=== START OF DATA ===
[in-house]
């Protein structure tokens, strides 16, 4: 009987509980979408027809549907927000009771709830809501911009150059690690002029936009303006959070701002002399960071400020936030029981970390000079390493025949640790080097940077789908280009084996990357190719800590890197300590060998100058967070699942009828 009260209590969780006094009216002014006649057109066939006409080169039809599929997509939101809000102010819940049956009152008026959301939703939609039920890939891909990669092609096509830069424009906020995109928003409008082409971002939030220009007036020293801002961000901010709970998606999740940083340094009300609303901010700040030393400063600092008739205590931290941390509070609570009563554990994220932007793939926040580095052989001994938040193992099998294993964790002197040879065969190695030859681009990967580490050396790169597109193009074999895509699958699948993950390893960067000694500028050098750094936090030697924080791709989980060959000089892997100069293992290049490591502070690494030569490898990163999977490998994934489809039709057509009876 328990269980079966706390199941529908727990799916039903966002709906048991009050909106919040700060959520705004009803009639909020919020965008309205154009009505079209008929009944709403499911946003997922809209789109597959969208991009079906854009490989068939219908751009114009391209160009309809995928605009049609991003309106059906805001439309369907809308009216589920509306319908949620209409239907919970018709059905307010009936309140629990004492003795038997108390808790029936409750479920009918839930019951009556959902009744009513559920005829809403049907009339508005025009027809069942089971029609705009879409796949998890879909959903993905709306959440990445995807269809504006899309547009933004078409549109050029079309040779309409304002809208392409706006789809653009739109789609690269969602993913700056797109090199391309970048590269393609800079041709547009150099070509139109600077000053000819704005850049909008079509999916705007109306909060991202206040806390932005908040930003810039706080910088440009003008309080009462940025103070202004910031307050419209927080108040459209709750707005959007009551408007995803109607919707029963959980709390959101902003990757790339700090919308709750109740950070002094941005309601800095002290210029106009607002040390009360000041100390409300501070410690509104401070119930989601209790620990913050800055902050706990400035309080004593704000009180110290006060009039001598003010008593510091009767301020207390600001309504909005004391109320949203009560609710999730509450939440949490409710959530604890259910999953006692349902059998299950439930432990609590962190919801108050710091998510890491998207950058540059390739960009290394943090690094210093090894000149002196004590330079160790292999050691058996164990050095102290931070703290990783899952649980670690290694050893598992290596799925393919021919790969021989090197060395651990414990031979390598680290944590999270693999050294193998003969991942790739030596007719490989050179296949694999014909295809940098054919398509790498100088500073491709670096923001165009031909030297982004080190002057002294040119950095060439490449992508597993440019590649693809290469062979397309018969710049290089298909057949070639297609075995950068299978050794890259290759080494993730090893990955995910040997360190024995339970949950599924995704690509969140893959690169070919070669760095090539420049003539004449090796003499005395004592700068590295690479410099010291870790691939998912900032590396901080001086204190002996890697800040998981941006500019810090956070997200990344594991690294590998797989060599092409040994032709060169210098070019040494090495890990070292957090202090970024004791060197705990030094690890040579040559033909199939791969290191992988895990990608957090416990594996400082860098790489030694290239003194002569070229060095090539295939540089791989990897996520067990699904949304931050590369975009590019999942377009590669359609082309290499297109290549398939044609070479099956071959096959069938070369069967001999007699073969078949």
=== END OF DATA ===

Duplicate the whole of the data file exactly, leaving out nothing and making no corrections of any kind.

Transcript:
[in-house]
């Protein structure tokens, strides 16, 4: 009987509980979408027809549907927000009771709830809501911009150059690690002029936009303006959070701002002399960071400020936030029981970390000079390493025949640790080097940077789908280009084996990357190719800590890197300590060998100058967070699942009828 009260209590969780006094009216002014006649057109066939006409080169039809599929997509939101809000102010819940049956009152008026959301939703939609039920890939891909990669092609096509830069424009906020995109928003409008082409971002939030220009007036020293801002961000901010709970998606999740940083340094009300609303901010700040030393400063600092008739205590931290941390509070609570009563554990994220932007793939926040580095052989001994938040193992099998294993964790002197040879065969190695030859681009990967580490050396790169597109193009074999895509699958699948993950390893960067000694500028050098750094936090030697924080791709989980060959000089892997100069293992290049490591502070690494030569490898990163999977490998994934489809039709057509009876 328990269980079966706390199941529908727990799916039903966002709906048991009050909106919040700060959520705004009803009639909020919020965008309205154009009505079209008929009944709403499911946003997922809209789109597959969208991009079906854009490989068939219908751009114009391209160009309809995928605009049609991003309106059906805001439309369907809308009216589920509306319908949620209409239907919970018709059905307010009936309140629990004492003795038997108390808790029936409750479920009918839930019951009556959902009744009513559920005829809403049907009339508005025009027809069942089971029609705009879409796949998890879909959903993905709306959440990445995807269809504006899309547009933004078409549109050029079309040779309409304002809208392409706006789809653009739109789609690269969602993913700056797109090199391309970048590269393609800079041709547009150099070509139109600077000053000819704005850049909008079509999916705007109306909060991202206040806390932005908040930003810039706080910088440009003008309080009462940025103070202004910031307050419209927080108040459209709750707005959007009551408007995803109607919707029963959980709390959101902003990757790339700090919308709750109740950070002094941005309601800095002290210029106009607002040390009360000041100390409300501070410690509104401070119930989601209790620990913050800055902050706990400035309080004593704000009180110290006060009039001598003010008593510091009767301020207390600001309504909005004391109320949203009560609710999730509450939440949490409710959530604890259910999953006692349902059998299950439930432990609590962190919801108050710091998510890491998207950058540059390739960009290394943090690094210093090894000149002196004590330079160790292999050691058996164990050095102290931070703290990783899952649980670690290694050893598992290596799925393919021919790969021989090197060395651990414990031979390598680290944590999270693999050294193998003969991942790739030596007719490989050179296949694999014909295809940098054919398509790498100088500073491709670096923001165009031909030297982004080190002057002294040119950095060439490449992508597993440019590649693809290469062979397309018969710049290089298909057949070639297609075995950068299978050794890259290759080494993730090893990955995910040997360190024995339970949950599924995704690509969140893959690169070919070669760095090539420049003539004449090796003499005395004592700068590295690479410099010291870790691939998912900032590396901080001086204190002996890697800040998981941006500019810090956070997200990344594991690294590998797989060599092409040994032709060169210098070019040494090495890990070292957090202090970024004791060197705990030094690890040579040559033909199939791969290191992988895990990608957090416990594996400082860098790489030694290239003194002569070229060095090539295939540089791989990897996520067990699904949304931050590369975009590019999942377009590669359609082309290499297109290549398939044609070479099956071959096959069938070369069967001999007699073969078949």